According to a filing on Monday evening, debt-stricken Chinese real estate developer Evergrande declared that it had hit "a substantial milestone" after reaching an agreement with some of its creditors on its US$19.15 billion in offshore borrowing.
Three different agreements to "cooperate in order to facilitate the implementation of the proposed restructuring" have been signed by creditors who account for more than a fifth of Evergrande's existing US$13.9 billion bonds and a third of the US$5.23 billion bonds that the company guarantees, according to the developer.
The "milestone" was reached three days after the date Evergrande had specified in a court hearing last month. As developers scrambled to settle their debt by the end of March, debt-ridden Sunac also reached an agreement with some offshore creditors last Tuesday.
The settlement agreed by Evergrande and its creditors will act as a standard for other collapsed real estate companies, offering guidance on the kinds of terms that creditors will accept.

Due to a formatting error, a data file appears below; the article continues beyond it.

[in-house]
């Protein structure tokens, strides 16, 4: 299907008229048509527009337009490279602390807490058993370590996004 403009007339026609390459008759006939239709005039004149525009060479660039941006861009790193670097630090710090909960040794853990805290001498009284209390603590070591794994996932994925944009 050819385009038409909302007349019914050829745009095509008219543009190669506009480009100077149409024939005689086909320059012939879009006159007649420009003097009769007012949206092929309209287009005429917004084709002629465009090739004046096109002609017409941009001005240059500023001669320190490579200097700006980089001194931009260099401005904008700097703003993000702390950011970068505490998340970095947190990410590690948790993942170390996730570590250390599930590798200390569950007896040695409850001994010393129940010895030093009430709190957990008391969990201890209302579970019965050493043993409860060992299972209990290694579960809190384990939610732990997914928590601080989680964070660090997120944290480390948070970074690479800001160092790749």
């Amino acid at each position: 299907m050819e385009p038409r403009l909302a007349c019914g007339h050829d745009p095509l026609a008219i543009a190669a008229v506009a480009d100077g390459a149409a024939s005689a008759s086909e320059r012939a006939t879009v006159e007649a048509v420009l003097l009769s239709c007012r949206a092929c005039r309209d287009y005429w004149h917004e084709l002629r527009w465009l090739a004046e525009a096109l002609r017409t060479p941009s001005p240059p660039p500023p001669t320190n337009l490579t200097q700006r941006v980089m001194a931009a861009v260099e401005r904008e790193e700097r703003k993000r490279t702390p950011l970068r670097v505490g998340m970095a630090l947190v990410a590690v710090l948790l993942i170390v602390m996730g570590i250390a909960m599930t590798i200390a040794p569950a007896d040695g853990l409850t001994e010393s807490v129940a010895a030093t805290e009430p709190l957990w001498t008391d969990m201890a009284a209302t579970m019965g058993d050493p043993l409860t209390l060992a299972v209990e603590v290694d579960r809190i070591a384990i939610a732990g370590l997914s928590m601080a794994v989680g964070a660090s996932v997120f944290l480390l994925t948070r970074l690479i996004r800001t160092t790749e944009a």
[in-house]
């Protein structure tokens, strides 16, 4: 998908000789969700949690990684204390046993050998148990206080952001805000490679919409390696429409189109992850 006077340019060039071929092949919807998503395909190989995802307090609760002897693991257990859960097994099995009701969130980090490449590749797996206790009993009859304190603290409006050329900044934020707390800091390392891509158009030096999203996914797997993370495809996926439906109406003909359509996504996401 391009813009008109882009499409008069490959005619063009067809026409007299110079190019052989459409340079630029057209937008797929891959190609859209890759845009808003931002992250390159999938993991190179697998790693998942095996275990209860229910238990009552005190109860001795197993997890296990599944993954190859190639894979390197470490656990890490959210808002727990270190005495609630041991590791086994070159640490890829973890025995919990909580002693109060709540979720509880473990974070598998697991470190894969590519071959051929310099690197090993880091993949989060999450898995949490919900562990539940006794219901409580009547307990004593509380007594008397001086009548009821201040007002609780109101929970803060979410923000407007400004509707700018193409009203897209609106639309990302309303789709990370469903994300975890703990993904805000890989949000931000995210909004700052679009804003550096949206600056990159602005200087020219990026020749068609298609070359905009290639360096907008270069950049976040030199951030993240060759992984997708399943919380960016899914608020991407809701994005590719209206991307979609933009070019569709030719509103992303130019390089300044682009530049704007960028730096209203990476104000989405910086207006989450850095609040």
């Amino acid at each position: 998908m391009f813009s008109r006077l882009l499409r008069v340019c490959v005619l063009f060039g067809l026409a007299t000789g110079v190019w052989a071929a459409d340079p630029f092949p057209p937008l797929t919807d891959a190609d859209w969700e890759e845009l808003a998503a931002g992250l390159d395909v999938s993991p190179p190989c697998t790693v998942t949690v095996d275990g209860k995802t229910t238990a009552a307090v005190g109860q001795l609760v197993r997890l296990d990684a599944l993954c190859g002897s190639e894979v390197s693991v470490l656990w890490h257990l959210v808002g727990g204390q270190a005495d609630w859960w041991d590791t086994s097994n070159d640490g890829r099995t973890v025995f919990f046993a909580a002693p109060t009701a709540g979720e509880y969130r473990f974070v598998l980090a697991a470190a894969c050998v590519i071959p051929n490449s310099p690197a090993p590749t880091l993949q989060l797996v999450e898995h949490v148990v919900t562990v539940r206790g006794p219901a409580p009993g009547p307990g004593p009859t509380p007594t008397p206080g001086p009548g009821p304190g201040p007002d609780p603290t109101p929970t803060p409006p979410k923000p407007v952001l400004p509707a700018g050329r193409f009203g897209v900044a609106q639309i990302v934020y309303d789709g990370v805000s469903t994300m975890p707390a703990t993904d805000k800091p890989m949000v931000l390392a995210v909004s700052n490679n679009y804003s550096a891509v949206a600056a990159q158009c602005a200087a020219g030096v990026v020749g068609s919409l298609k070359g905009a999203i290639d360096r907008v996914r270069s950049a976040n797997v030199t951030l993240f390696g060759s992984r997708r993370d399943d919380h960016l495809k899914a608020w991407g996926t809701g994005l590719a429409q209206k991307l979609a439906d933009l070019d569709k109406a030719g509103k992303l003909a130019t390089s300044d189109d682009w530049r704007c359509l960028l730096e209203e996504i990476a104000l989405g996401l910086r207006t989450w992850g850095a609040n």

While this firm is the most indebted, Raymond Cheng, managing director at CGS-CIMB Securities, stated last month: "Evergrande’s plan should set a bottom line as this company is deepest in debt and its offer should be the toughest. If other developers’ offers are less appealing than Evergrande’s proposal, it would be hard to win over creditors."
Creditors may elect to obtain fresh bonds with an extended maturity of 10 to 12 years under the agreed-upon parameters. Another choice is to acquire fresh bonds with a five to nine-year tenor together with bonds convertible into stock in the company, the developer's property services division, or its new energy vehicle division.
These two choices are open to creditors of one private loan, one series of Hong Kong dollar-denominated convertible bonds, and ten series of dollar-denominated senior secured notes.
Evergrande will also issue new bonds totaling US$800 million to holders of dollar-denominated bonds guaranteed by its offshore financing arm Tianji Holding Limited, as well as new bonds worth US$6.5 billion to holders of four series of dollar notes issued by Scenery Journey Limited, a unit under the developer.
Evergrande announced that it had "launched a restructuring support agreement" for the creditors of certain offshore and onshore private loans, repurchase obligations, and guarantees made by the developer. Additionally, they have the option of selecting a combination with a debt-to-equity swap or brand-new bonds with maturities of up to 12 years.
By fLEXI tEAM